"We're away together right now." She nibbled his lip for emphasis.

"We could take the Alpha Flyer and just disappear for a few weeks. No Starfleet, no crew, no interruptions." His hands argued the point far more convincingly than his words. "Just you . . . and me . . . and a healthy supply of coffee."

"After the relaunch," she said. "We'll go to Boreth to see Tom and B'Elanna."

"I like that plan. Weeks of travel time, and Risa just happens to serve as a convenient stop along the way." He grinned at her. "That means beach attire."

She grinned back. "Thought you'd like that."

"I do." He kissed her again. "It's a date, but right now we have a date with a waterfall."

She took his hand, and they resumed their hike.


Vorik considered his options. The time had come to declare Kunat So'lik and claim Lyssa as his mate, if she would have him. He did not wish to repeat the failure he had experienced years ago with B'Elanna. He also knew that humans viewed the circumstances surrounding the question as significant.

He therefore sought to arrange an evening which met the human standards for romance while still honoring the traditions of his own people. Tom Paris's suggestion, which involved hiding a gemstone in a box full of caramel-coated grain products, failed on both counts.

His research indicated that among humans, proposals of marriage were often presented as deliberate surprises, often on holidays, and frequently in public restaurants. This puzzled him. To do such a thing privately made sense, as did the option of sharing the occassion with family, or performing a ritual of some kind in front of community leaders, but to ask such a personal thing in public, yet among strangers, defied all logic.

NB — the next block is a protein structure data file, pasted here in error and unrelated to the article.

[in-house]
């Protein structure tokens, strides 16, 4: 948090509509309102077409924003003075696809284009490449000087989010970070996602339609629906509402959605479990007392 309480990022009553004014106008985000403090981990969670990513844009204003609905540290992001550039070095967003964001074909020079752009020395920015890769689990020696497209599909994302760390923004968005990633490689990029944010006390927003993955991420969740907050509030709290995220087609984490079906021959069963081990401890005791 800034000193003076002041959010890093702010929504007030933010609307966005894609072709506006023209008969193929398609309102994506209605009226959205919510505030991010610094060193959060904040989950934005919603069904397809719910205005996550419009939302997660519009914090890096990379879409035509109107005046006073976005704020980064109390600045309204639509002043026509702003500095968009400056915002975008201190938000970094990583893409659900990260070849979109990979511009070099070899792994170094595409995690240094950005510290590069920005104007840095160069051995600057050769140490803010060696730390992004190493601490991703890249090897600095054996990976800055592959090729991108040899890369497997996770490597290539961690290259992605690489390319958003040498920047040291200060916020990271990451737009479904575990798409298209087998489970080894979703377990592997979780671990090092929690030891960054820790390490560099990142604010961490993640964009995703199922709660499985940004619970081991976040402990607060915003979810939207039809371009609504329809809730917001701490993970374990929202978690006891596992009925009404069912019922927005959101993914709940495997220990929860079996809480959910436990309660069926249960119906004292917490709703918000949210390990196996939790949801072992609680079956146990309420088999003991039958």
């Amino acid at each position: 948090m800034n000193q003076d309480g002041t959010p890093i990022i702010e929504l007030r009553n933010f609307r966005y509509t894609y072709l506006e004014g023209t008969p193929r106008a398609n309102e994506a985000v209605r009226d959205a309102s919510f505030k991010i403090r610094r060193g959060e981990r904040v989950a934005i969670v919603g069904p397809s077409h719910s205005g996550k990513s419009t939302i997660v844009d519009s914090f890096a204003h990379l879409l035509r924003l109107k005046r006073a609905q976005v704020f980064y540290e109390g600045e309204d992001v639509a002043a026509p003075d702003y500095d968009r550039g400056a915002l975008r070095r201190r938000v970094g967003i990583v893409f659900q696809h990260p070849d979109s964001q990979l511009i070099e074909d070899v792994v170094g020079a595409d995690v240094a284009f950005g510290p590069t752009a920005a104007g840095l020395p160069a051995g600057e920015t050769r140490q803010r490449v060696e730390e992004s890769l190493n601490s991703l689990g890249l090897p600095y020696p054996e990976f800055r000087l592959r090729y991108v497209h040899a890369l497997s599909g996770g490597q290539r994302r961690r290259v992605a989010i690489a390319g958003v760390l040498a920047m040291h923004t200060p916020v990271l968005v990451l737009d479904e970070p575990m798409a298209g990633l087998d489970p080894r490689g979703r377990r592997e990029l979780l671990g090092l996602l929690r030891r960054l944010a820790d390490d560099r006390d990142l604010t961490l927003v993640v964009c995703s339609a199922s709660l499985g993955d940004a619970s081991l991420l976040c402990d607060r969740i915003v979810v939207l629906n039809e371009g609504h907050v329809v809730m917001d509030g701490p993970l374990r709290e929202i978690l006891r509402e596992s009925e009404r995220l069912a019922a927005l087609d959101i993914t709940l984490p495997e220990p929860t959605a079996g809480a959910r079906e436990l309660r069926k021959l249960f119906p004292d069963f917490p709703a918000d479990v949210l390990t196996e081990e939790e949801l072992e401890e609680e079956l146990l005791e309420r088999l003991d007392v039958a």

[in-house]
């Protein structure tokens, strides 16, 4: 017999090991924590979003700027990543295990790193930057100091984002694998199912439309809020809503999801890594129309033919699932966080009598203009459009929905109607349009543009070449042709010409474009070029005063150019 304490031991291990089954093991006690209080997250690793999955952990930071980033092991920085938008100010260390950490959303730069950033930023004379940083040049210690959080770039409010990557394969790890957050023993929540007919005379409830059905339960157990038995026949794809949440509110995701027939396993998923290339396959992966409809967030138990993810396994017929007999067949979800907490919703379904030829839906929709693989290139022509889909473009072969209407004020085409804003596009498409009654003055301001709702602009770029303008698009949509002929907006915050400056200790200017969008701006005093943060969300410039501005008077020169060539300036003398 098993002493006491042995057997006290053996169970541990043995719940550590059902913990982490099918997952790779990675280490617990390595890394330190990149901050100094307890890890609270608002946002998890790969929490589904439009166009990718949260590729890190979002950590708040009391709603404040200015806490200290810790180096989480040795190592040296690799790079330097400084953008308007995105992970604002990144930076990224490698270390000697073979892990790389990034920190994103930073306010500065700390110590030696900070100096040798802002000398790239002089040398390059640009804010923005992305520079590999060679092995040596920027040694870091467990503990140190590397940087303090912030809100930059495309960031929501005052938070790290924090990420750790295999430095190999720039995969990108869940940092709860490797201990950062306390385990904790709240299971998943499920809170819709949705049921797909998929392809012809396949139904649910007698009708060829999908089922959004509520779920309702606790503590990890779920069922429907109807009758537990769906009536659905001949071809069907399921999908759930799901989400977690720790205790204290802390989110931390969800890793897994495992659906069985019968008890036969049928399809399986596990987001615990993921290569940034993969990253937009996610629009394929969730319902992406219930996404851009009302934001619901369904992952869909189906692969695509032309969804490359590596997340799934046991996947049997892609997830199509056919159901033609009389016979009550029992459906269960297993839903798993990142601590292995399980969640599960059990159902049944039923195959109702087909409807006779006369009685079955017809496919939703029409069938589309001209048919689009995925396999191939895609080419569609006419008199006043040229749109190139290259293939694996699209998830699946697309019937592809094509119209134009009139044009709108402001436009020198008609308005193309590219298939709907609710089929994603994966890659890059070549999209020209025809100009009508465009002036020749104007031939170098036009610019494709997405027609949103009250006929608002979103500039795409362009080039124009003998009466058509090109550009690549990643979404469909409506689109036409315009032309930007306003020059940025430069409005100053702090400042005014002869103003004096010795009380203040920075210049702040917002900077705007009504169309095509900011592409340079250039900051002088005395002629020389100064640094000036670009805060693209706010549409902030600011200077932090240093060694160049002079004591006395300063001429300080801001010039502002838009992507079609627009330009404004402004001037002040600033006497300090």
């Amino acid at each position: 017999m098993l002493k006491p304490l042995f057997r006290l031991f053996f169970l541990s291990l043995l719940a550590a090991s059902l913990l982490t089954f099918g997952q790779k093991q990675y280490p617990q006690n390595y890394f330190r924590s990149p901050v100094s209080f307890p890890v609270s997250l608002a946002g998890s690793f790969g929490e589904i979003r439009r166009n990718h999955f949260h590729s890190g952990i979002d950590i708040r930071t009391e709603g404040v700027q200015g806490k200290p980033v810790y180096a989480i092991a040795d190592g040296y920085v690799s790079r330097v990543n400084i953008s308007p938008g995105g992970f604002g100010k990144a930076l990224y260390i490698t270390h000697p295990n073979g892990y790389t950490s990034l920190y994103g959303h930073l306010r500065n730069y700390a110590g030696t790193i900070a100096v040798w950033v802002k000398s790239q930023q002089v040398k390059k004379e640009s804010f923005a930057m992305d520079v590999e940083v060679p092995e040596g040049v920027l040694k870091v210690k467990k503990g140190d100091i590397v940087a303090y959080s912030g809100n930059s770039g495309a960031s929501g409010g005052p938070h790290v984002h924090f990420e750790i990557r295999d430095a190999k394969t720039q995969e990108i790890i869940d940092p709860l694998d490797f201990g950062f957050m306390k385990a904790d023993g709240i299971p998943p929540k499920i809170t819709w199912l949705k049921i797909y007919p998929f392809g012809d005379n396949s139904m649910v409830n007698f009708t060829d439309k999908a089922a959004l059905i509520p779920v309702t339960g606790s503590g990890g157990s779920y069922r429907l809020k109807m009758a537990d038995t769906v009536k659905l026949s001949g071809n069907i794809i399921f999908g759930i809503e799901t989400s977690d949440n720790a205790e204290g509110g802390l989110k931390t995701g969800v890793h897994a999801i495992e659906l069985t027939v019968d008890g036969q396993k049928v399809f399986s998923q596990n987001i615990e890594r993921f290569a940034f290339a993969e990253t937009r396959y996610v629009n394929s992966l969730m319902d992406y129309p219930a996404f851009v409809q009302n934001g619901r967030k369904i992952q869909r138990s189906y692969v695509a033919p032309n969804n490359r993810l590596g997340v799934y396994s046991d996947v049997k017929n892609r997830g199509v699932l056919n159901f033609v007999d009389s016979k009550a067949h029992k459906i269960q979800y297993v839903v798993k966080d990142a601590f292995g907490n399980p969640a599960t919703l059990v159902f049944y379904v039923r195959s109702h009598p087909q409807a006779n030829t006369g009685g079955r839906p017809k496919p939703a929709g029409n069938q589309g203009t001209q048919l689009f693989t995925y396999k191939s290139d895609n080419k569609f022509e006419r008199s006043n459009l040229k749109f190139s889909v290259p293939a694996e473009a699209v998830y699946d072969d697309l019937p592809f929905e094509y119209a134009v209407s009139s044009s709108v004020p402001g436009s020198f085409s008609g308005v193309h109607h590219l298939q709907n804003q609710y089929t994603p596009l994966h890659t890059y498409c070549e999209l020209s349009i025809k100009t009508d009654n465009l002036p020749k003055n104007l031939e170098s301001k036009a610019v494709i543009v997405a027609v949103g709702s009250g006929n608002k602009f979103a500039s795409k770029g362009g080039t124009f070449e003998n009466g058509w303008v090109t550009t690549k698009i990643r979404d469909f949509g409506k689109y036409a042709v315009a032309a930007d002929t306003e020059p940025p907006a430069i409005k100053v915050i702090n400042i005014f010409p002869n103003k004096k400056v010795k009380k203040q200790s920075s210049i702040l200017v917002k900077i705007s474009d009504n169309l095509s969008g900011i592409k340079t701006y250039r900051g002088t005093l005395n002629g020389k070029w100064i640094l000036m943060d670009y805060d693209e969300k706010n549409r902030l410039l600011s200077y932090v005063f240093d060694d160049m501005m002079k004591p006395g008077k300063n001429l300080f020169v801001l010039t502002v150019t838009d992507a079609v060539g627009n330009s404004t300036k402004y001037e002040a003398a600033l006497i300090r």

Under such circumstances, a refusal would serve to embarrass both parties, and that a species as emotional as humans would show a marked preference for this option surprised him. Perhaps an individual would even feel a certain pressure to answer yes in such circumstances, and Vorik wondered if the frequency of broken engagements and failed marriages among humans might stem, at least partially, from this baffling habit.

He thought it inappropriate to pressure Lyssa in this manner, and decided that however he proceeded, he would approach the subject in private.

His research indicated that his next step involved purchasing a ring, and he set out for a jewelry store not far from Starfleet Academy.

The man behind the counter grinned at him. "I have just the thing for you." He produced a thin gold-colored band with a stone so small that the setting nearly hid it completely. "The Student Special. Works every time."

Vorik wondered exactly what work it did. "I believe I require something larger."

The next ring made the first look microscopic. Lyssa would certainly find it inconvenient to wear on duty. The weight of the thing would slow her hands down considerably in a crisis.

"Perhaps I'll browse for a few minutes," Vorik said. He studied the various rings under the glass, and tried to picture each one on Lyssa's slender finger. As a result, he once again found himself mentally increasing the meditation time on his schedule.


Chakotay grinned at Kathryn's reaction to the waterfall. He loved that even after all of their adventures in the Delta Quadrant, she still retained her sense of wonder.

"I've been to Janaran Falls on Betazed, but never here. It's incredible to think of what we miss in our own back yards."

"My father brought me here when I was a boy," Chakotay said. "I didn't really appreciate it at the time."

Her arm slipped around his waist.


 

NEVER THE END


Background and graphics made by Dakota. © 2003